i work for Comcast, haha well actually, for a call center in Monterrey, Mexico that takes Customer Billing Department calls for them, and yes, i read about the prices going up in January, at least for the Chicago area, the one that i take calls from, but, actually if you buy Cable, Internet and Phone, you get a decent price, and let me tell, you, WAY much cheaper that here in Mexico, one more reason why i don’t like Mexico, ahahaha, here the ” base ” High Speed Internet is 1 meg, USA.. 6 megs with comcast, and here.. haha HD channels are almost new to the ” LEADER ” cable provider here, anyways, i don’t have HDTV… haha weeeell… stupid Mexico…

  10. SexCpotatoes says:

    I subscribe to the bare minimum “lifeline” or as I call it “welfare” cable. I pay through the nose for the highest speed available cable internets, but only $20 a month for channels 2-28 (the only useful channels are CBS NBC ABC FOX TBS and TNT, I think this may have been a mistake, but they left VH1 MTV GAC and CMT on the upper channels for me). I laugh hard every time I see the retarded commercial that you can get VOIP from your cable company for ONLY 35$ a month. I already have VOIP for $10 a month (counting equipment charge, b/c it was buy a year, get a year free [Viatalk]). The funny thing is, if you want to try to subscribe to cable internet without having cable TV service, you have to pay a $10 a month (line access charge) fee, just to access the bastard’s network. So I choose to pay the $10 a month over and above that charge and get most of the normal network channels.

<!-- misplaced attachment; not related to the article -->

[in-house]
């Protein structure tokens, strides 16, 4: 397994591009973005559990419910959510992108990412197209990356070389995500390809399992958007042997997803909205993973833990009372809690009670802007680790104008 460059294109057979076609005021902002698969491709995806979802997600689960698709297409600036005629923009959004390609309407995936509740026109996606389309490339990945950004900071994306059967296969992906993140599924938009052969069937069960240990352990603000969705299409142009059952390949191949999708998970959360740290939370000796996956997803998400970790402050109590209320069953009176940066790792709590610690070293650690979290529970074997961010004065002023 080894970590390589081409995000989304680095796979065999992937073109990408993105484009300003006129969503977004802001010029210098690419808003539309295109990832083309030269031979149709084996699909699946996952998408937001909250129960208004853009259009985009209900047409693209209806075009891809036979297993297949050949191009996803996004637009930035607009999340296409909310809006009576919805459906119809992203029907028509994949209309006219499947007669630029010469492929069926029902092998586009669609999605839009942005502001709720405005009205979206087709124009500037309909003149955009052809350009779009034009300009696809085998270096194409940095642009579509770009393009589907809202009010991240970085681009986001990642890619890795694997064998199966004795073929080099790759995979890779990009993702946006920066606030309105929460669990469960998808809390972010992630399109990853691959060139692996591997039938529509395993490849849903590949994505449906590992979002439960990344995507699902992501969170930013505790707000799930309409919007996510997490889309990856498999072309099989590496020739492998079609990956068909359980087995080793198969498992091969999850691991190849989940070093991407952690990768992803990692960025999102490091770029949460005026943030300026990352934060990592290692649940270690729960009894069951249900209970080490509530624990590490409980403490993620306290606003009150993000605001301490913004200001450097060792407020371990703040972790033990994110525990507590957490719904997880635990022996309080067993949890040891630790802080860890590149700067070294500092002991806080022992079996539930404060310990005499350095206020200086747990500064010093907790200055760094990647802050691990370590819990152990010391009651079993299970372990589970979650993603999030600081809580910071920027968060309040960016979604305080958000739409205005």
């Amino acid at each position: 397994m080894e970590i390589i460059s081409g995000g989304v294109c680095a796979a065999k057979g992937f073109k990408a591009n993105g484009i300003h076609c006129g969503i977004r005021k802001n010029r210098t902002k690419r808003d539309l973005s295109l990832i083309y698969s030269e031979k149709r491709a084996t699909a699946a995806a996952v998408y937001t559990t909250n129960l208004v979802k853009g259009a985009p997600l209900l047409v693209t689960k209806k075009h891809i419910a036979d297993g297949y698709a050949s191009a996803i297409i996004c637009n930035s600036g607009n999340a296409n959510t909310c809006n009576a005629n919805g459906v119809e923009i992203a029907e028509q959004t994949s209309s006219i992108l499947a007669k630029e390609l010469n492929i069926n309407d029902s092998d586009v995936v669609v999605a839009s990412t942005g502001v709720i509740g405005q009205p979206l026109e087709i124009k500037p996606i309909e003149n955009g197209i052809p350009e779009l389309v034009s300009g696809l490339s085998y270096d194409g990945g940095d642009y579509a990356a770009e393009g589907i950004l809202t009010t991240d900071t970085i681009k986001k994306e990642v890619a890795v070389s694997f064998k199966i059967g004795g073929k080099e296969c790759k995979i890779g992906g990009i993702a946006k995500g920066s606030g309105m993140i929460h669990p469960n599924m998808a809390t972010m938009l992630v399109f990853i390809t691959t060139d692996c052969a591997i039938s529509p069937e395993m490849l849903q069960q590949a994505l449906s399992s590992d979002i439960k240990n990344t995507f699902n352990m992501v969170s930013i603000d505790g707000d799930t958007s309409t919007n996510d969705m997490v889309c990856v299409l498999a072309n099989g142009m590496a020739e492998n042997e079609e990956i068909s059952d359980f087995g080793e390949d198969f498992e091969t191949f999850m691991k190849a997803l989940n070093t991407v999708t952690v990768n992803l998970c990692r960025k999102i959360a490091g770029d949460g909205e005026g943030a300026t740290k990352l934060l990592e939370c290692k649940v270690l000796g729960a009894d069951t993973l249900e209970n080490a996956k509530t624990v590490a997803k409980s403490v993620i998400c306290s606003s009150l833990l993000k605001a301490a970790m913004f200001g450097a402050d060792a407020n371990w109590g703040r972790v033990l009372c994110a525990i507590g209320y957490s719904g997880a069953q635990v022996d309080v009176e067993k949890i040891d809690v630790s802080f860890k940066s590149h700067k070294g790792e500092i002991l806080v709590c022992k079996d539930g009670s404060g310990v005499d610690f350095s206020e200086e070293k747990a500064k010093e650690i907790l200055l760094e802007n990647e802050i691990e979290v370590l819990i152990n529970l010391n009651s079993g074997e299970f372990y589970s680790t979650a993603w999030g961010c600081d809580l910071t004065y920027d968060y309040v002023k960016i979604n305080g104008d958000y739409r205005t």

11. Jesse in Japan says:

    Is the most interesting thing they can say about Matlock that it’s “Grandpa Simpson’s favorite series?”